David McCoy joined the WCCO-TV sports team in March 2013 as a reporter and producer.
It’s a return to WCCO for David, who was an intern in the sports department while earning a journalism degree at the University of Minnesota.
Before coming to WCCO, David spent three years as the weekend sports anchor at WSBT in South Bend, Ind. During his time in Michiana, David covered the Notre Dame football team’s appearance in the BCS national title game, followed Irish linebacker Manti Te’o to New York City for the Heisman Trophy ceremony, and repeatedly slammed his head into his desk while covering the Te’o Fake Girlfriend Hoax.
The Sheboygan, Wis., native started his career at KELO in Sioux Falls and also worked at KTIV in Sioux City. He has earned multiple awards from the Indiana and South Dakota Associated Press.
In his free time, David enjoys spending time with his wife (Emily) and daughter (Madelyn), playing awful golf, reading good journalism, watching movies, playing hockey, and going to the ballpark.
David loves the big games as much as the next sports guy, but says his favorite part of his job is telling stories about athletes you might not otherwise hear about. If you know of a great story idea, please send it to firstname.lastname@example.org.
The one area where the Vikings are lacking so called veteran leadership is in the secondary. The departure of Antoine Winfield to Seattle took care of that, which creates an opportunity for Chris Cook to assume a new role after needing to grow up off the field more than on it.
From the people who brought you Batman, Avatar, and the Lord of the Rings comes the performance golf lab at Rush Creek in Maple Grove, one of only a handful across the country – and the first in Minnesota. It’s the exact same technology used to make heroes come to life on the big screen.
The first week of training camp is an adjustment for everybody, leaving that offseason mindset behind and focusing entirely on football. For the new guys on the team, that adjustment is even bigger. But two days in to training camp, Packer linebacker Desmond Bishop feels like he’s off to a good start. “It feels good. I never thought I’d look so good in purple,” Bishop said. “I think I look pretty handsome.”
Last week on Rosen’s Sports Sunday, we brought you the first part of a special report on the search for the missing foul pole from old Metropolitan Stadium.
Natalie and Elena Windels share both a last name and a passion for track and field. “I like how you just get to accelerate and, like, just use all your power and try and finish and do the best that you can,” Elena said. Her sister Natalie is more succinct. “I just like running,” Natalie said. James Pipkens, the head sprints coach for Apple Valley High School, works closely with the sisters. He says there may be some sibling rivalry going on.
The Lynx are on the road to play in San Antonio Friday. Instead, Target Center is full of screaming teenage girls tonight. One Direction is in town. But the Lynx have to be happy with the direction they’re headed.
The Major League Baseball All-Star Game is Tuesday night in New York and next year, it’ll be at Target Field. The first Twins ballpark to host an all-star game was Metropolitan Stadium, back in 1965. The old Met is now long gone, but many pieces of it remain.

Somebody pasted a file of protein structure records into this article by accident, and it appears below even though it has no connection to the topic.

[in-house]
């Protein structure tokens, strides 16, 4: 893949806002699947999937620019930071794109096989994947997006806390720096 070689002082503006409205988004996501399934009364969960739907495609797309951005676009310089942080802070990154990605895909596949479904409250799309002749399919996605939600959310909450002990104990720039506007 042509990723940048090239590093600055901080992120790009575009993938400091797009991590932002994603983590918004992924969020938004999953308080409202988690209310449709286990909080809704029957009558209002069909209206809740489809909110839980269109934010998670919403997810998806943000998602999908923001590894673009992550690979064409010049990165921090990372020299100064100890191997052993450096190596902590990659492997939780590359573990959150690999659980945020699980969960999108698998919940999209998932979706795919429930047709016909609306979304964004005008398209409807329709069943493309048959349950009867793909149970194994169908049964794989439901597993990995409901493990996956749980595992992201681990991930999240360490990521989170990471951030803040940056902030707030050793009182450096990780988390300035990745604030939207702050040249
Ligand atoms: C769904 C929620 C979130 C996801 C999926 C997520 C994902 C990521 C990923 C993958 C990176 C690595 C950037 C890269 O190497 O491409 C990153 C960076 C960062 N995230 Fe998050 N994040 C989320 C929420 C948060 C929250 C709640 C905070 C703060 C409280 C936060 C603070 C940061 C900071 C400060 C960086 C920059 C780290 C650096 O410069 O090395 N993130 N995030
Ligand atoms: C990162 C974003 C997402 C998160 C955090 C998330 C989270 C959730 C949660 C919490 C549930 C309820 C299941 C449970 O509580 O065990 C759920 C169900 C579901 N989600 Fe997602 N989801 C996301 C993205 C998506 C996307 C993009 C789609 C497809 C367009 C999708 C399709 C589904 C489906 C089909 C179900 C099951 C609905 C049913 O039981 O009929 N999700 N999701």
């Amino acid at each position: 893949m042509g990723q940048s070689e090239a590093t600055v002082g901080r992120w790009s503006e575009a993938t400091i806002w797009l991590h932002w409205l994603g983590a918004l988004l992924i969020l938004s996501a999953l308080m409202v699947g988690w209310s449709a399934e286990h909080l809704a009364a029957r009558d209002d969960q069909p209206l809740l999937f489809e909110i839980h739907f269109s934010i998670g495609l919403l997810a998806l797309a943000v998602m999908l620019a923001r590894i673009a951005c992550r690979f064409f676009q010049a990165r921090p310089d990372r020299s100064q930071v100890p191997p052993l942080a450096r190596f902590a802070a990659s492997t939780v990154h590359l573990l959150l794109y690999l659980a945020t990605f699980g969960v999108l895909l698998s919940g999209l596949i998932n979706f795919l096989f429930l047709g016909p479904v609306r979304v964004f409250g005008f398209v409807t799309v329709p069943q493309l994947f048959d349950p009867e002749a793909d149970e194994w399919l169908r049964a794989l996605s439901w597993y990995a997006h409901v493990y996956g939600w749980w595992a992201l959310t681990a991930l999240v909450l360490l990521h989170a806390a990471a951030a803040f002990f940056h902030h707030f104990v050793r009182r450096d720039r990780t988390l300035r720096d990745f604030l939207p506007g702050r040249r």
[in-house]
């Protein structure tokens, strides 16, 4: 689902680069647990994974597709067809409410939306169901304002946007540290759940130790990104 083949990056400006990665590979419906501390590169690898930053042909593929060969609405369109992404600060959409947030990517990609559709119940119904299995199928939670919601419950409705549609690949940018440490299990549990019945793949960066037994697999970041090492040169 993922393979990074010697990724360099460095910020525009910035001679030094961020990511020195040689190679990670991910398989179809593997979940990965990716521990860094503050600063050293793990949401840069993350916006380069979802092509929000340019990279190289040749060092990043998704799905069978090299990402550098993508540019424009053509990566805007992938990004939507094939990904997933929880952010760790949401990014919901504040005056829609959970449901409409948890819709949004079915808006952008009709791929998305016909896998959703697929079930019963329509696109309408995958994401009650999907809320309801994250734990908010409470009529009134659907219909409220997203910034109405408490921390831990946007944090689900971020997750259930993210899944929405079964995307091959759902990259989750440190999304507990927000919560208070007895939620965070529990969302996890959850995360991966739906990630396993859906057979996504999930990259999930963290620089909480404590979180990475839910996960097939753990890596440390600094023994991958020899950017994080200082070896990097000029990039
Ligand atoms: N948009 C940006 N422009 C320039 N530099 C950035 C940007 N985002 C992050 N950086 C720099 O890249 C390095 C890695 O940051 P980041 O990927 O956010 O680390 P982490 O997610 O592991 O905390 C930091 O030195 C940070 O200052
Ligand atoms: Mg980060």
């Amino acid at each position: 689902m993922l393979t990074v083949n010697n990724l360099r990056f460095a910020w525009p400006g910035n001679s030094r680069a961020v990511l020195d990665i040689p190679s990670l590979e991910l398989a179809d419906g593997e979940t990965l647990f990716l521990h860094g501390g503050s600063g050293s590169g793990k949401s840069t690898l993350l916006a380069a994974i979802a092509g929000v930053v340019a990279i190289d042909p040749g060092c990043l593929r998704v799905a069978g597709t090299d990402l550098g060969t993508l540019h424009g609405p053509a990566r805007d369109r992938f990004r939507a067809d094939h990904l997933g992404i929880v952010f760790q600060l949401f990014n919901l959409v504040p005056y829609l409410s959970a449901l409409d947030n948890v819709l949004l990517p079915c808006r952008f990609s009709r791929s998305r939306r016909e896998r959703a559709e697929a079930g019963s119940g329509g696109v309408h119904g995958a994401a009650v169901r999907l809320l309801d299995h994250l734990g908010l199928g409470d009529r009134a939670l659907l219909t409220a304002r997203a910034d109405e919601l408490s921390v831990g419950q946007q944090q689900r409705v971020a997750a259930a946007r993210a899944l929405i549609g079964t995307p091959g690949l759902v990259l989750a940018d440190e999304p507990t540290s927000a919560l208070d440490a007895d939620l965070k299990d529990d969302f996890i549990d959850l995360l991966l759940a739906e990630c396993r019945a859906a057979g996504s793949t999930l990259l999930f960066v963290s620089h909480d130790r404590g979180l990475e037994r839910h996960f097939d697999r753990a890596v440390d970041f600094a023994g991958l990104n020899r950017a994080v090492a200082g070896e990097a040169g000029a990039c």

A sport born in the 1970s, the first Frisbee golf targets were telephone poles and fire hydrants. But, today, the sport is not only growing, it is changing.
The Stanley Cup spent the day in Minnesota Friday, as Eden Prairie native Nick Leddy’s Chicago Blackhawks took the NHL title. And it’s tradition that each each member of the winning team gets 24 hours with the Cup to do whatever they want with it.
One of golf’s biggest tournaments, the PGA Championship is Aug. 5-11 in Rochester, New York. A Twin Cities PGA golf pro Jeff Sorenson – who makes his living teaching others how to golf – is playing in it.
It’s long since been torn down, but nearly 100 years ago the Gibbons Brothers Gym was one of the biggest points of pride in downtown St. Paul. Tommy Gibbons fought some of the biggest names in the game. “I was never known to be a puncher at the start, and as a matter of fact, I don’t think I was ever a puncher,” Gibbons said in a 1949 KROS Radio interview. “I learned the technique of hitting a fellow where it was most vulnerable: a left hook, under the right arm, the liver – the center of all nerve centers.”
Is the power back on? It’s a question a whole lot of Twin Cities residents were asking last week. And it’s one that a whole lot of Twins fans were asking about in terms of Justin Morneau on Sunday night.
When it comes to youth sports in Minnesota, most of us think of the one that takes place on a lake when it’s frozen, seeing this is the “State of Hockey.” But on White Bear Lake plenty of kids are finding an interest in sailing.
Paul Molitor is a baseball legend. Joe Mauer is working on becoming the same. But there’s a local athlete with ties to both of them who is better than both of them – at his sport, at least. Cale Leiviska is Molitor’s nephew. “That’s what I grew up doing was playing baseball,” Leiviska said.
Mitchell Scott is 11 years old. “He loves baseball,” says his mom, Gerri. “He loves going to the games, he loves playing the games. He would play all day if you let him.”